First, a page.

History Lessons in The Wind that Shakes the Barley

wind that shakes the barley

In spite of an almost constant barrage of shouting and shooting and arguing, echoing through forests and jails and houses, there also are many, more subtle, echoes linking this story to the larger revolutionary history of Ireland. The title itself is borrowed from a 19th-century song written (by Robert Dwyer Joyce) to honor the United Irishmen and the Rebellion of 1798 (remember Wolfe Tone), which was followed closely by a far-less-widespread attempt in 1803 (remember Robert Emmett and Anne Devlin). The British response to 1798 was the Act of Union (1801), which absorbed Ireland, the colony, into the United Kingdom. A little more than a century later, we arrive at the subject matter of The Wind That Shakes the Barley: the Irish War of Independence (1919-21) and the Irish Civil War (1921-22), and the beginning of the end of the British Empire.

Both Neil Jordan’s Michael Collins (1996) and Ken Loach’s Barley, in their treatment of those historical events, make a point of stressing England’s 700-year-long occupation of the island. And neither movie leaves any doubt but that the English should be driven out. But where Jordan makes us fall in love with The Big Fella (Collins) at the very start of the Easter Rising of 1916 (remember Pearse, Connolly, Clarke, MacDonagh, MacDermott, Plunkett, and Ceannt) and makes republicans of us all, Loach situates us not among the leadership of the revolution but among the members of an IRA “flying column,” fighting a guerrilla war out in the hills. Where Jordan’s movie clearly privileges Collins, and therefore the Anglo-Irish Treaty (1921) which partitioned Ireland and established the Free State, over Eamon de Valera, who rejected the Treaty, Loach provides a voice for republicans on either side of that divide. He does so by setting his story in Cork, instead of Dublin, among local people, where civil wars are not expressed on paper or in meetings, but where people kill and die among people they know.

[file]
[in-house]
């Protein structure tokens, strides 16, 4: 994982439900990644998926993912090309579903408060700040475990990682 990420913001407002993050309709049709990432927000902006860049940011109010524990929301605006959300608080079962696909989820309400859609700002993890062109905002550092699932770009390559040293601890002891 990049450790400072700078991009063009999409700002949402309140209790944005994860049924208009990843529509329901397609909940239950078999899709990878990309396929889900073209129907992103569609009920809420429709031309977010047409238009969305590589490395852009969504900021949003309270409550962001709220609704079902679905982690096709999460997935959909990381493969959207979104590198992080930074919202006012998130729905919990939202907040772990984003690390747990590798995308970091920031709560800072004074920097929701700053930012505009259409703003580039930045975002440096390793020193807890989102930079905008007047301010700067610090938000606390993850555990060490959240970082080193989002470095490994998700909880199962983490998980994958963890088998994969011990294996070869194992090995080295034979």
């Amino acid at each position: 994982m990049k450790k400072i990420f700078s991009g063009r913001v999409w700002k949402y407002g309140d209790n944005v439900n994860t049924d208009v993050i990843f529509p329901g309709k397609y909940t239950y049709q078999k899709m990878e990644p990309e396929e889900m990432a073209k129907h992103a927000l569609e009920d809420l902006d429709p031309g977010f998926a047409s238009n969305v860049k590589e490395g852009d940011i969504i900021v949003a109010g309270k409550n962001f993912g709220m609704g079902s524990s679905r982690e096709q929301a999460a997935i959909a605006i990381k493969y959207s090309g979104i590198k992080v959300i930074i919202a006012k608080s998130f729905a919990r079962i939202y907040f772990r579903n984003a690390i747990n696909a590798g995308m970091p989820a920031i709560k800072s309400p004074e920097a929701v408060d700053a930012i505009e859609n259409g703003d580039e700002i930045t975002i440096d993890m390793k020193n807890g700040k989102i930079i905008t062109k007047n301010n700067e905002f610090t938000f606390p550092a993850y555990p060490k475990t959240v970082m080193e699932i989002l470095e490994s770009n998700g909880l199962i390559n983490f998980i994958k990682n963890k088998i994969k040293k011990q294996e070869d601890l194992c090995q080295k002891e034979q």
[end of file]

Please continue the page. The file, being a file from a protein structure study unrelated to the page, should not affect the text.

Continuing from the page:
The anguish Damien (Cillian Murphy), a physician, experiences when he executes a young man he has known all his life – the fellow gave information that led to the arrest and torture of Damien’s brother, Teddy (Pádraic Delaney) – foreshadows the impending divide that develops among the Irish, after the treaty is signed and the truce with Britain is declared. In a way, Loach’s story is one of a revolution losing its way. The first three-quarters of the film cover the same period and convey the same sentiment as Michael Collins, as far as independence is concerned. Loach shows the Black and Tans, former British soldiers (well-paid mercenaries) brought into Ireland to crush the independence movement, terrorizing and brutalizing unarmed Irish, and killing one of them, Micheál [pronounced Mee-hawl], for refusing to say his name in English. His act of resistance is a potent history lesson about repression, an act which echoes Collins, who declared that “Our only weapon is our refusal.” Thus, at Micheál’s wake, when an old woman sings Joyce’s lyric, of how the people “bear the shame of foreign chains around [them],” the movie makes the point that in Ireland, all rebellion and resistance are one continuous spiral, ongoing for centuries.